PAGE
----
US small business optimism falls to lowest in 9 months, NFIB says

By Thomson Reuters Mar 12, 2024 | 5:08 AM

By Amina Niasse

NEW YORK (Reuters) – U.S. small business sentiment fell in February to the lowest level since May due to continued concerns around inflation, according to a report published on Tuesday.

The monthly National Federation of Independent Business sentiment index fell to 89.4 in February from 89.9 in January. The reading marks the 26th-straight-month where the index remained below its 50-year average of 98.

The share of owners citing inflation as their most pressing problem rose 3 points to 23%, the top concern for businesses according to the report. During the Federal Reserve’s rate-hike campaign, launched in 2022 and now nearing the end of its cycle, small business owners also have felt the pinch of higher costs and tighter credit conditions.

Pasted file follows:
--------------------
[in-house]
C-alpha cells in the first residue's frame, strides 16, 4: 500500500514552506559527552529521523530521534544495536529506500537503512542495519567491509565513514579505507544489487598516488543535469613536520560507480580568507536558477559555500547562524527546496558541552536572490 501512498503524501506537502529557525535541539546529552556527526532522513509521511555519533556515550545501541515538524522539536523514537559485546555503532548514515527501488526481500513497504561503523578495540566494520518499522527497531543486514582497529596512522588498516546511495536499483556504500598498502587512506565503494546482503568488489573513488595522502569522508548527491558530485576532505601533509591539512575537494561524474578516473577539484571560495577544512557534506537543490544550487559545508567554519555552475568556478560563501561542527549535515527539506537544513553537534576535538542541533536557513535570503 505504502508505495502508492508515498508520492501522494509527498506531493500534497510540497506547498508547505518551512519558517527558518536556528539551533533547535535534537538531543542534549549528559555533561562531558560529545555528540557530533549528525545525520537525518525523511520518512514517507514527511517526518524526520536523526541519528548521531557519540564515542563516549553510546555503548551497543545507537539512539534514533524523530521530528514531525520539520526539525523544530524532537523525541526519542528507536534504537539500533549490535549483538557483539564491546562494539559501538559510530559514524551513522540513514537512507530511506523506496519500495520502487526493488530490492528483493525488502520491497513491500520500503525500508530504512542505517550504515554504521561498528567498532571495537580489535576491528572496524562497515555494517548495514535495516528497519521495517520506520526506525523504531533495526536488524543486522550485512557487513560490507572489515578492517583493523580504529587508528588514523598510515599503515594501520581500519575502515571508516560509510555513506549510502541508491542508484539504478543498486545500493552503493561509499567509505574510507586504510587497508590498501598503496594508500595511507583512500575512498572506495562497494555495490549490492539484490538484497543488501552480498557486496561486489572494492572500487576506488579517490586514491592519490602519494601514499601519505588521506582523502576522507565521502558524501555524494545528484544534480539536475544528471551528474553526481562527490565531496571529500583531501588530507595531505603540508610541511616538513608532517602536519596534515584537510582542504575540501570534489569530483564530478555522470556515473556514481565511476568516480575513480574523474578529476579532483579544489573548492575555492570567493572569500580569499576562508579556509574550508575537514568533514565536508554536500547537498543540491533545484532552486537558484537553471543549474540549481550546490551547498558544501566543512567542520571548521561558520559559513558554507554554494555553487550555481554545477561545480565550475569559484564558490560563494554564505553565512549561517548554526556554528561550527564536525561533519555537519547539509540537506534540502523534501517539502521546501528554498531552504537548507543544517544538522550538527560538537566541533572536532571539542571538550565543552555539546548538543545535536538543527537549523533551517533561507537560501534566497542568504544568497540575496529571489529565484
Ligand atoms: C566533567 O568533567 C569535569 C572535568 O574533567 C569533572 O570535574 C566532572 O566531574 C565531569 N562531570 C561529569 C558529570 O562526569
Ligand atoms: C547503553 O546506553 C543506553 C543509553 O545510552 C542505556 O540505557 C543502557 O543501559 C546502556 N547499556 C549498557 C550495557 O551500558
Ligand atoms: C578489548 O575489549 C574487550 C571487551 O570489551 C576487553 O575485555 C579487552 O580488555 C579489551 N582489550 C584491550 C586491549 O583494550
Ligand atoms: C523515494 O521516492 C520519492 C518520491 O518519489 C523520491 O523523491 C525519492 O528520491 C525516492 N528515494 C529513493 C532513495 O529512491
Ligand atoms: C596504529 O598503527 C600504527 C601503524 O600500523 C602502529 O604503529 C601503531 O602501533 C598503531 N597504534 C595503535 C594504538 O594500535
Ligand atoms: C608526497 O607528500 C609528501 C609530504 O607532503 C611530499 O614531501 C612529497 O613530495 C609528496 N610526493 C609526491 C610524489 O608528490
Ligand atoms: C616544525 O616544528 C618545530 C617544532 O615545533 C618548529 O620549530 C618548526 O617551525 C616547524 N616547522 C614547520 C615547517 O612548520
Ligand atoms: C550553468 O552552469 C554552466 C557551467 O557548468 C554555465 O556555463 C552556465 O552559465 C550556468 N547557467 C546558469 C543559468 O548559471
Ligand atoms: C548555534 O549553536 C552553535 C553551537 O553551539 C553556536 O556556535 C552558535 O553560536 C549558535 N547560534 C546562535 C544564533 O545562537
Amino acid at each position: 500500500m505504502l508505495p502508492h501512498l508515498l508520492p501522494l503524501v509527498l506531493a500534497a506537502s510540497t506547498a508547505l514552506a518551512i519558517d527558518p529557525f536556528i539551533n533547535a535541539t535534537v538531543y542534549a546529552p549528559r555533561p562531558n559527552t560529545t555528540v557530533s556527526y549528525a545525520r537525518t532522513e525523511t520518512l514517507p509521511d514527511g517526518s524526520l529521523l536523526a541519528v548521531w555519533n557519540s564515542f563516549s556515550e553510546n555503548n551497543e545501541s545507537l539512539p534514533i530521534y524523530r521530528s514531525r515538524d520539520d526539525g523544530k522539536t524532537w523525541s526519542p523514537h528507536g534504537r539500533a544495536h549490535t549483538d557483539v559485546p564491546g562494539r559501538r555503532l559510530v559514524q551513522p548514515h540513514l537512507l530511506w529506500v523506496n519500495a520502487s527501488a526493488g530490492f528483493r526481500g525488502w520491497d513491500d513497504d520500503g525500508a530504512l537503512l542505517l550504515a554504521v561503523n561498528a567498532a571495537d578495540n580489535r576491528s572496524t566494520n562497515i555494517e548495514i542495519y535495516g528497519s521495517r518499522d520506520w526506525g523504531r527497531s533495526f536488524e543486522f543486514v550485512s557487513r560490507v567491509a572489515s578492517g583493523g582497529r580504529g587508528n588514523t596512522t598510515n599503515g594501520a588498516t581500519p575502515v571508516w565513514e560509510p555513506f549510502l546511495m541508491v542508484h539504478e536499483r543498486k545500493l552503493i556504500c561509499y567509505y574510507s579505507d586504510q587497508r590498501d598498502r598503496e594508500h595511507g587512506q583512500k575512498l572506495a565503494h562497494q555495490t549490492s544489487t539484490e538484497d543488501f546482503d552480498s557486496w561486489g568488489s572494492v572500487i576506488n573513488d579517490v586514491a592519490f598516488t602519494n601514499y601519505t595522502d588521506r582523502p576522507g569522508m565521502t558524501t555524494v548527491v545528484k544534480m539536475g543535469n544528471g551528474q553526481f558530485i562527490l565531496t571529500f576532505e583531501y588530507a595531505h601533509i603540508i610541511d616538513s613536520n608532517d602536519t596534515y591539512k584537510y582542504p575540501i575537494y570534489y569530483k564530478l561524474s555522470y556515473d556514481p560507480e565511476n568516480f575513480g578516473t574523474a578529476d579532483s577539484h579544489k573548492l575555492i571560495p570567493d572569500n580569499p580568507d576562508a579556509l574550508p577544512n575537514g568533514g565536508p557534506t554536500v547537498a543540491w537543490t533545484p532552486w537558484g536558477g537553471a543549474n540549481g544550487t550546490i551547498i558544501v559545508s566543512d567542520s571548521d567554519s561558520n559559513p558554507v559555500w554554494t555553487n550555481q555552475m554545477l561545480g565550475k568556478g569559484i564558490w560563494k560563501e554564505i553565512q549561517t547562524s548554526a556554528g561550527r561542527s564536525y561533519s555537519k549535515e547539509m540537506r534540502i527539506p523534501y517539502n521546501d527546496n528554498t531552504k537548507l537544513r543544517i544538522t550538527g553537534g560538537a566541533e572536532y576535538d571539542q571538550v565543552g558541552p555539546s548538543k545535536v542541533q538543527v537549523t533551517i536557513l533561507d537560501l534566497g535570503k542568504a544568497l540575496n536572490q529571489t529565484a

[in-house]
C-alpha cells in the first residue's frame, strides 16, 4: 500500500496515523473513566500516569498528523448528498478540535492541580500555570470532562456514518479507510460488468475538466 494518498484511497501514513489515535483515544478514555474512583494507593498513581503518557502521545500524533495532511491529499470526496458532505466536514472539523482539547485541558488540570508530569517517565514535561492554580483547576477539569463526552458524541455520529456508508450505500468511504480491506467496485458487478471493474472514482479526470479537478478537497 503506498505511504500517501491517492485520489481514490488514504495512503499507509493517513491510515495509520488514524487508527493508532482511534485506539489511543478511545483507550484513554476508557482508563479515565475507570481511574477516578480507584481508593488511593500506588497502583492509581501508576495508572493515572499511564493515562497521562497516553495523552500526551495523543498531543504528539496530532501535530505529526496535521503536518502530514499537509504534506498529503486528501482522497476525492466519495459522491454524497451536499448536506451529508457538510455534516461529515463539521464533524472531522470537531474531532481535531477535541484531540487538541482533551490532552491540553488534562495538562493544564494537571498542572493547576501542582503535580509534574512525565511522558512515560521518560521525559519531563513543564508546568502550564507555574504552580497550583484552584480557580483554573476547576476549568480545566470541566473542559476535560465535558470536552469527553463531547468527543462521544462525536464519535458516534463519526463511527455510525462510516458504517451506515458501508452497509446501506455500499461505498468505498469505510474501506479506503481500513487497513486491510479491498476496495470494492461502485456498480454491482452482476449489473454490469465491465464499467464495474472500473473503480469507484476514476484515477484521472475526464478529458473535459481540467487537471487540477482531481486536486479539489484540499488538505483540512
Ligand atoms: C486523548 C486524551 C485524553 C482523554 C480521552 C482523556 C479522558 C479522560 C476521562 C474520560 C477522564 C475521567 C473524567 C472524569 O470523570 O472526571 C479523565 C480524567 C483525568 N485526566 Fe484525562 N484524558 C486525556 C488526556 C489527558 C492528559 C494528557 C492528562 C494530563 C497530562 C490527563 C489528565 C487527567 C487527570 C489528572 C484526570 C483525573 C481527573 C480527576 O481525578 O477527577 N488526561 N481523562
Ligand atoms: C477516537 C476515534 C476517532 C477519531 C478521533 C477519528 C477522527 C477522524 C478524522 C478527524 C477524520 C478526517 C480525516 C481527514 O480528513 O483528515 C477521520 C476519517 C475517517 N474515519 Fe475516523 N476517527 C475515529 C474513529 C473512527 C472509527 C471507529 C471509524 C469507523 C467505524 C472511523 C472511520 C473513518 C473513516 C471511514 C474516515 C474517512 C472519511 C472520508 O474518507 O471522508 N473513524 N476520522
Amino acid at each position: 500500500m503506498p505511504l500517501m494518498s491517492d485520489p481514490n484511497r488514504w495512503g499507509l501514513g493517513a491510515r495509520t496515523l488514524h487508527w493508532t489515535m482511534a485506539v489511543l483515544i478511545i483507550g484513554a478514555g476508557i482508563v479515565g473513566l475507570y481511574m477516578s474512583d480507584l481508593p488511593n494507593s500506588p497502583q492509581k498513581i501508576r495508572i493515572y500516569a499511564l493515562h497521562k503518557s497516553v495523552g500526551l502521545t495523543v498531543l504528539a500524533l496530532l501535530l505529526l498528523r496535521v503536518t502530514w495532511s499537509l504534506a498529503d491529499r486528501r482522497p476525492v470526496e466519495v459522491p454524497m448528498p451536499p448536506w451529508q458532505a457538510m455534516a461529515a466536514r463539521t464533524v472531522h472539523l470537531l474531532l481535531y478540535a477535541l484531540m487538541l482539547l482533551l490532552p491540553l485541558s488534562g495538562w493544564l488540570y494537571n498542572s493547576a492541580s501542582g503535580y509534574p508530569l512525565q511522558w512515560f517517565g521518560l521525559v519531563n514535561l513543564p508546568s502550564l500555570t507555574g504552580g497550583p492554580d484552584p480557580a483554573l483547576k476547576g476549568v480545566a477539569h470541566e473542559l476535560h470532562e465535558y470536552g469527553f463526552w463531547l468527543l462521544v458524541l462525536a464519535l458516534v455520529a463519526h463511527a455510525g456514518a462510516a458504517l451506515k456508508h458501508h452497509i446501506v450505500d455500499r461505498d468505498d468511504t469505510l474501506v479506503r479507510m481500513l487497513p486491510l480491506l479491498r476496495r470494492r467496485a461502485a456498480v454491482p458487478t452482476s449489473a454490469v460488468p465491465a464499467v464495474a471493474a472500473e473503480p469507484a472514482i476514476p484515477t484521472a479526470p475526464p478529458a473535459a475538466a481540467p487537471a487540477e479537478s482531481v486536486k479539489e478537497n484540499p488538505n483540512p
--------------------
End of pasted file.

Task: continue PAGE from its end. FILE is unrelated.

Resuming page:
“While inflation pressures have eased since peaking in 2021, small business owners are still managing the elevated costs of higher prices and interest rates,” said Bill Dunkelberg, NFIB’s chief economist.

“The labor market has also eased slightly as small business owners are having an easier time attracting and retaining employees.”

Those surveyed who reported labor difficulties as a top concern fell to 16% from 21% in January, the lowest reading since April 2020.

The share of owners expecting better business conditions on a six-month basis fell 1 point to a net-negative 39%. The portion of owners who expect higher real sales in the next three months rose 6 points to a net-negative 10%.

(Reporting by Amina Niasse; Editing by Dan Burns and Stephen Coates)